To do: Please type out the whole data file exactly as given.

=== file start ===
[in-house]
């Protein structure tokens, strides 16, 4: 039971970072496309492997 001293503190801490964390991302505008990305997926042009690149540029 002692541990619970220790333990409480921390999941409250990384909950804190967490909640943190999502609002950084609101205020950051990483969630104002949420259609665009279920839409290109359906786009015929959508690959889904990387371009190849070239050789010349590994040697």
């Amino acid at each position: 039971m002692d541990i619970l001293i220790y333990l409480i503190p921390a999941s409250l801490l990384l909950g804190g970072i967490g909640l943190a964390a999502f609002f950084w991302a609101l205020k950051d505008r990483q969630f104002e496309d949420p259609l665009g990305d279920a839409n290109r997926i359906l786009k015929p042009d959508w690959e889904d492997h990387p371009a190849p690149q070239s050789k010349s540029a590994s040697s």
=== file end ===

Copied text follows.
[in-house]
């Protein structure tokens, strides 16, 4: 039971970072496309492997 001293503190801490964390991302505008990305997926042009690149540029 002692541990619970220790333990409480921390999941409250990384909950804190967490909640943190999502609002950084609101205020950051990483969630104002949420259609665009279920839409290109359906786009015929959508690959889904990387371009190849070239050789010349590994040697």
């Amino acid at each position: 039971m002692d541990i619970l001293i220790y333990l409480i503190p921390a999941s409250l801490l990384l909950g804190g970072i967490g909640l943190a964390a999502f609002f950084w991302a609101l205020k950051d505008r990483q969630f104002e496309d949420p259609l665009g990305d279920a839409n290109r997926i359906l786009k015929p042009d959508w690959e889904d492997h990387p371009a190849p690149q070239s050789k010349s540029a590994s040697s």